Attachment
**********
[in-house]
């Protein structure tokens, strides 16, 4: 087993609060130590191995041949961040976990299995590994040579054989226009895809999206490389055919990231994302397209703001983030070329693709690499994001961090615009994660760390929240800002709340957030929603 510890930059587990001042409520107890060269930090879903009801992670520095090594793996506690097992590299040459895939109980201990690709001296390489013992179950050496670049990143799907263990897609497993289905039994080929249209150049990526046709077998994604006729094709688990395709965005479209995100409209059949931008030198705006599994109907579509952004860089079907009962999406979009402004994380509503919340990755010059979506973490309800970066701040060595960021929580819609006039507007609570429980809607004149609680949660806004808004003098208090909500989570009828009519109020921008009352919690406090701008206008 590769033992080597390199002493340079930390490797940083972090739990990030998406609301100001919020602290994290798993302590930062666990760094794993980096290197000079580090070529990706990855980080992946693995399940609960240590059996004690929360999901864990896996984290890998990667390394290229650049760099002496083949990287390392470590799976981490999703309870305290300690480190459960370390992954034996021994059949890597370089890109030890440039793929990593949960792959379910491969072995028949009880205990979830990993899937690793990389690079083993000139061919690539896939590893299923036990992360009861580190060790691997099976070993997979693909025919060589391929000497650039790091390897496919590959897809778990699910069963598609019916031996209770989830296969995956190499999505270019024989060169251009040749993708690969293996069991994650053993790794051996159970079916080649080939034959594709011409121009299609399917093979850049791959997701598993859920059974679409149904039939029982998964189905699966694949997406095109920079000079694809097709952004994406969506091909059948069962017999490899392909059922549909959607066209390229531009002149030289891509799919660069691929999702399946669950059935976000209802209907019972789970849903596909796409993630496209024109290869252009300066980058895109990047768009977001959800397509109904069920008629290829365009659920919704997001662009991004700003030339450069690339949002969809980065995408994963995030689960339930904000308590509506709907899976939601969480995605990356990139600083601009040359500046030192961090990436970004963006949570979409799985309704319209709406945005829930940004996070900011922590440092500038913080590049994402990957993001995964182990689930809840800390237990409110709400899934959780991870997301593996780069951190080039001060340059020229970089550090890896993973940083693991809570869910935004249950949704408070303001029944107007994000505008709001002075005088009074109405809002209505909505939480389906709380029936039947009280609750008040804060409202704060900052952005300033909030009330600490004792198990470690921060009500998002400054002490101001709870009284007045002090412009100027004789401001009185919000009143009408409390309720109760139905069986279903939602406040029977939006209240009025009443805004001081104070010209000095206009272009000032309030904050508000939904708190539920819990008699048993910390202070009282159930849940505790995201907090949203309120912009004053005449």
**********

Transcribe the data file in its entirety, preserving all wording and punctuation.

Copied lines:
[in-house]
């Protein structure tokens, strides 16, 4: 087993609060130590191995041949961040976990299995590994040579054989226009895809999206490389055919990231994302397209703001983030070329693709690499994001961090615009994660760390929240800002709340957030929603 510890930059587990001042409520107890060269930090879903009801992670520095090594793996506690097992590299040459895939109980201990690709001296390489013992179950050496670049990143799907263990897609497993289905039994080929249209150049990526046709077998994604006729094709688990395709965005479209995100409209059949931008030198705006599994109907579509952004860089079907009962999406979009402004994380509503919340990755010059979506973490309800970066701040060595960021929580819609006039507007609570429980809607004149609680949660806004808004003098208090909500989570009828009519109020921008009352919690406090701008206008 590769033992080597390199002493340079930390490797940083972090739990990030998406609301100001919020602290994290798993302590930062666990760094794993980096290197000079580090070529990706990855980080992946693995399940609960240590059996004690929360999901864990896996984290890998990667390394290229650049760099002496083949990287390392470590799976981490999703309870305290300690480190459960370390992954034996021994059949890597370089890109030890440039793929990593949960792959379910491969072995028949009880205990979830990993899937690793990389690079083993000139061919690539896939590893299923036990992360009861580190060790691997099976070993997979693909025919060589391929000497650039790091390897496919590959897809778990699910069963598609019916031996209770989830296969995956190499999505270019024989060169251009040749993708690969293996069991994650053993790794051996159970079916080649080939034959594709011409121009299609399917093979850049791959997701598993859920059974679409149904039939029982998964189905699966694949997406095109920079000079694809097709952004994406969506091909059948069962017999490899392909059922549909959607066209390229531009002149030289891509799919660069691929999702399946669950059935976000209802209907019972789970849903596909796409993630496209024109290869252009300066980058895109990047768009977001959800397509109904069920008629290829365009659920919704997001662009991004700003030339450069690339949002969809980065995408994963995030689960339930904000308590509506709907899976939601969480995605990356990139600083601009040359500046030192961090990436970004963006949570979409799985309704319209709406945005829930940004996070900011922590440092500038913080590049994402990957993001995964182990689930809840800390237990409110709400899934959780991870997301593996780069951190080039001060340059020229970089550090890896993973940083693991809570869910935004249950949704408070303001029944107007994000505008709001002075005088009074109405809002209505909505939480389906709380029936039947009280609750008040804060409202704060900052952005300033909030009330600490004792198990470690921060009500998002400054002490101001709870009284007045002090412009100027004789401001009185919000009143009408409390309720109760139905069986279903939602406040029977939006209240009025009443805004001081104070010209000095206009272009000032309030904050508000939904708190539920819990008699048993910390202070009282159930849940505790995201907090949203309120912009004053005449």